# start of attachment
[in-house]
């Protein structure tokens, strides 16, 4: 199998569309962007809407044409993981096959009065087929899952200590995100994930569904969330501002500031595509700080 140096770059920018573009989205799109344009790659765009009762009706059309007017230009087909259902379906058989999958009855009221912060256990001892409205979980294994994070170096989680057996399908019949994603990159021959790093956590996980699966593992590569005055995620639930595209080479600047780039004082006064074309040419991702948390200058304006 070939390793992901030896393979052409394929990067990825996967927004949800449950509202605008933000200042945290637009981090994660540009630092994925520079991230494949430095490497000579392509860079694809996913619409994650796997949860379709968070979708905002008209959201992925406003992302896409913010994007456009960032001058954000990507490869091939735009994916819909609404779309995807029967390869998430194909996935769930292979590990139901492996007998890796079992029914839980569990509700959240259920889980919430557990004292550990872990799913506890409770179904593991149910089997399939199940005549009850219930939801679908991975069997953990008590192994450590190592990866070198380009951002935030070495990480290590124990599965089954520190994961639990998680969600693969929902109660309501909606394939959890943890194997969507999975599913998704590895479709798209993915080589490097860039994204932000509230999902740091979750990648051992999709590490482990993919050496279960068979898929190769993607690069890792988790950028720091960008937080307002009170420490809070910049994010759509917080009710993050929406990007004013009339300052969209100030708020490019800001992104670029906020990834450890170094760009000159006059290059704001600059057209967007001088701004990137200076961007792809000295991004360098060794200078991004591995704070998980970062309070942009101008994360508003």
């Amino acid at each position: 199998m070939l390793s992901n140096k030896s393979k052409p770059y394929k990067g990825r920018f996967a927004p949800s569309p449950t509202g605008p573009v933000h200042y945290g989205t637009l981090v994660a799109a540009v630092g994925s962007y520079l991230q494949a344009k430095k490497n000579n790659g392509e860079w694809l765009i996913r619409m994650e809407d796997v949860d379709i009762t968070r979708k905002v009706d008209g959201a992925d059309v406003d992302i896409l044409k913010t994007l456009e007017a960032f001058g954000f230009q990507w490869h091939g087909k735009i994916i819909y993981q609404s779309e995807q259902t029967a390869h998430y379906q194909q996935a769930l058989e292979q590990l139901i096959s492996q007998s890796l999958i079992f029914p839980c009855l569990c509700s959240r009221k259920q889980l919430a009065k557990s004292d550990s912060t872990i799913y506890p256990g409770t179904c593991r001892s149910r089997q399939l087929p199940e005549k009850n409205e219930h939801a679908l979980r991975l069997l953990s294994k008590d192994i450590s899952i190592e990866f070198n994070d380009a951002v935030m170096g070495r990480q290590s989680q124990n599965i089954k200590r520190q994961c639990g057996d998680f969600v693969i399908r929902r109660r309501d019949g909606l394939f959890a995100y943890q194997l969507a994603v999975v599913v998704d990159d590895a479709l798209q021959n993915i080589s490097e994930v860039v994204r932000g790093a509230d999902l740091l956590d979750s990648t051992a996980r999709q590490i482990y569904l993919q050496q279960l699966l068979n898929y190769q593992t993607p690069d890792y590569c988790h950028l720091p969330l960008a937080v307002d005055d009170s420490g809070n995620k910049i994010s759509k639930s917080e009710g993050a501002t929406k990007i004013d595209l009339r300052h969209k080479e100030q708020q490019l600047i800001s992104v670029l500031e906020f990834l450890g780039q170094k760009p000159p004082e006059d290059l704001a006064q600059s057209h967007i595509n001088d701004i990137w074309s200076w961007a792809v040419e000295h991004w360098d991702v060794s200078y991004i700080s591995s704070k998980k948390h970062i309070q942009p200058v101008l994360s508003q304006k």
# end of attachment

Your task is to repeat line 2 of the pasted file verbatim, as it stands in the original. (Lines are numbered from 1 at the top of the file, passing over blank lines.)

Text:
């Protein structure tokens, strides 16, 4: 199998569309962007809407044409993981096959009065087929899952200590995100994930569904969330501002500031595509700080 140096770059920018573009989205799109344009790659765009009762009706059309007017230009087909259902379906058989999958009855009221912060256990001892409205979980294994994070170096989680057996399908019949994603990159021959790093956590996980699966593992590569005055995620639930595209080479600047780039004082006064074309040419991702948390200058304006 070939390793992901030896393979052409394929990067990825996967927004949800449950509202605008933000200042945290637009981090994660540009630092994925520079991230494949430095490497000579392509860079694809996913619409994650796997949860379709968070979708905002008209959201992925406003992302896409913010994007456009960032001058954000990507490869091939735009994916819909609404779309995807029967390869998430194909996935769930292979590990139901492996007998890796079992029914839980569990509700959240259920889980919430557990004292550990872990799913506890409770179904593991149910089997399939199940005549009850219930939801679908991975069997953990008590192994450590190592990866070198380009951002935030070495990480290590124990599965089954520190994961639990998680969600693969929902109660309501909606394939959890943890194997969507999975599913998704590895479709798209993915080589490097860039994204932000509230999902740091979750990648051992999709590490482990993919050496279960068979898929190769993607690069890792988790950028720091960008937080307002009170420490809070910049994010759509917080009710993050929406990007004013009339300052969209100030708020490019800001992104670029906020990834450890170094760009000159006059290059704001600059057209967007001088701004990137200076961007792809000295991004360098060794200078991004591995704070998980970062309070942009101008994360508003």